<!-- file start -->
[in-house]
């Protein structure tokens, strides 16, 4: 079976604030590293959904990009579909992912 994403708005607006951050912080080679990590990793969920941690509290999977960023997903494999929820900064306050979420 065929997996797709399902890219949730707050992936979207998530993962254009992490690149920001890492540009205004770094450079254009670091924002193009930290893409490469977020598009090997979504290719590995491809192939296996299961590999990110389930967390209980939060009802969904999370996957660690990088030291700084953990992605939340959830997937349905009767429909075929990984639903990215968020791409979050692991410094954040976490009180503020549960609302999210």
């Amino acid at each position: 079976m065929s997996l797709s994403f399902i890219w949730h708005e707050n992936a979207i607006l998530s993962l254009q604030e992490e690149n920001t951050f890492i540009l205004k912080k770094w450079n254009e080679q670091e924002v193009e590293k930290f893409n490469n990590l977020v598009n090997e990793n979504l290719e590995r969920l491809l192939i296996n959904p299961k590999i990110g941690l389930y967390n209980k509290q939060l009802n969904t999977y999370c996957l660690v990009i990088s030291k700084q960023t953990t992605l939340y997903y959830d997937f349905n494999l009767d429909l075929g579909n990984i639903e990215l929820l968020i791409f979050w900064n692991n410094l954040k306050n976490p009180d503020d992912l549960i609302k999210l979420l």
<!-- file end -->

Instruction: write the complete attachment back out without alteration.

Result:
[in-house]
């Protein structure tokens, strides 16, 4: 079976604030590293959904990009579909992912 994403708005607006951050912080080679990590990793969920941690509290999977960023997903494999929820900064306050979420 065929997996797709399902890219949730707050992936979207998530993962254009992490690149920001890492540009205004770094450079254009670091924002193009930290893409490469977020598009090997979504290719590995491809192939296996299961590999990110389930967390209980939060009802969904999370996957660690990088030291700084953990992605939340959830997937349905009767429909075929990984639903990215968020791409979050692991410094954040976490009180503020549960609302999210």
């Amino acid at each position: 079976m065929s997996l797709s994403f399902i890219w949730h708005e707050n992936a979207i607006l998530s993962l254009q604030e992490e690149n920001t951050f890492i540009l205004k912080k770094w450079n254009e080679q670091e924002v193009e590293k930290f893409n490469n990590l977020v598009n090997e990793n979504l290719e590995r969920l491809l192939i296996n959904p299961k590999i990110g941690l389930y967390n209980k509290q939060l009802n969904t999977y999370c996957l660690v990009i990088s030291k700084q960023t953990t992605l939340y997903y959830d997937f349905n494999l009767d429909l075929g579909n990984i639903e990215l929820l968020i791409f979050w900064n692991n410094l954040k306050n976490p009180d503020d992912l549960i609302k999210l979420l």